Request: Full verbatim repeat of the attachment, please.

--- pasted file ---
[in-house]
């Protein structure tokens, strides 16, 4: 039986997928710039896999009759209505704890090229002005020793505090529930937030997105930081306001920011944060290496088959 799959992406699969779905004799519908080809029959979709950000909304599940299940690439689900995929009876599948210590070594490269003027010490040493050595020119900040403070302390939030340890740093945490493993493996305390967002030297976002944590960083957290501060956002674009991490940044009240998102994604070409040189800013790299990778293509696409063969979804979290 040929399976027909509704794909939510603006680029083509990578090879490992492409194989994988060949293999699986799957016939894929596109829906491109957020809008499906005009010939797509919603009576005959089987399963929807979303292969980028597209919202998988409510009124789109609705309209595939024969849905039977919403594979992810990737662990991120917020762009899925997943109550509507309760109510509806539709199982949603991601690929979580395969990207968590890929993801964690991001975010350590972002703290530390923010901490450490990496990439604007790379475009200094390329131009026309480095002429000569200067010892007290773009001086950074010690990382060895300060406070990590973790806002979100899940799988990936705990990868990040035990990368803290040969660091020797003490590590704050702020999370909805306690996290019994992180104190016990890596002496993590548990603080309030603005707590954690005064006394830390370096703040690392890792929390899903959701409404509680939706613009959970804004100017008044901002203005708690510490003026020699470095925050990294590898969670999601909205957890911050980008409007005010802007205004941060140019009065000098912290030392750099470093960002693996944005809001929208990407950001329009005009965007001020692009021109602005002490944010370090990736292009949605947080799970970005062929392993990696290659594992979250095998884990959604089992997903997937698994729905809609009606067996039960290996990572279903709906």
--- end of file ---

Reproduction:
[in-house]
């Protein structure tokens, strides 16, 4: 039986997928710039896999009759209505704890090229002005020793505090529930937030997105930081306001920011944060290496088959 799959992406699969779905004799519908080809029959979709950000909304599940299940690439689900995929009876599948210590070594490269003027010490040493050595020119900040403070302390939030340890740093945490493993493996305390967002030297976002944590960083957290501060956002674009991490940044009240998102994604070409040189800013790299990778293509696409063969979804979290 040929399976027909509704794909939510603006680029083509990578090879490992492409194989994988060949293999699986799957016939894929596109829906491109957020809008499906005009010939797509919603009576005959089987399963929807979303292969980028597209919202998988409510009124789109609705309209595939024969849905039977919403594979992810990737662990991120917020762009899925997943109550509507309760109510509806539709199982949603991601690929979580395969990207968590890929993801964690991001975010350590972002703290530390923010901490450490990496990439604007790379475009200094390329131009026309480095002429000569200067010892007290773009001086950074010690990382060895300060406070990590973790806002979100899940799988990936705990990868990040035990990368803290040969660091020797003490590590704050702020999370909805306690996290019994992180104190016990890596002496993590548990603080309030603005707590954690005064006394830390370096703040690392890792929390899903959701409404509680939706613009959970804004100017008044901002203005708690510490003026020699470095925050990294590898969670999601909205957890911050980008409007005010802007205004941060140019009065000098912290030392750099470093960002693996944005809001929208990407950001329009005009965007001020692009021109602005002490944010370090990736292009949605947080799970970005062929392993990696290659594992979250095998884990959604089992997903997937698994729905809609009606067996039960290996990572279903709906």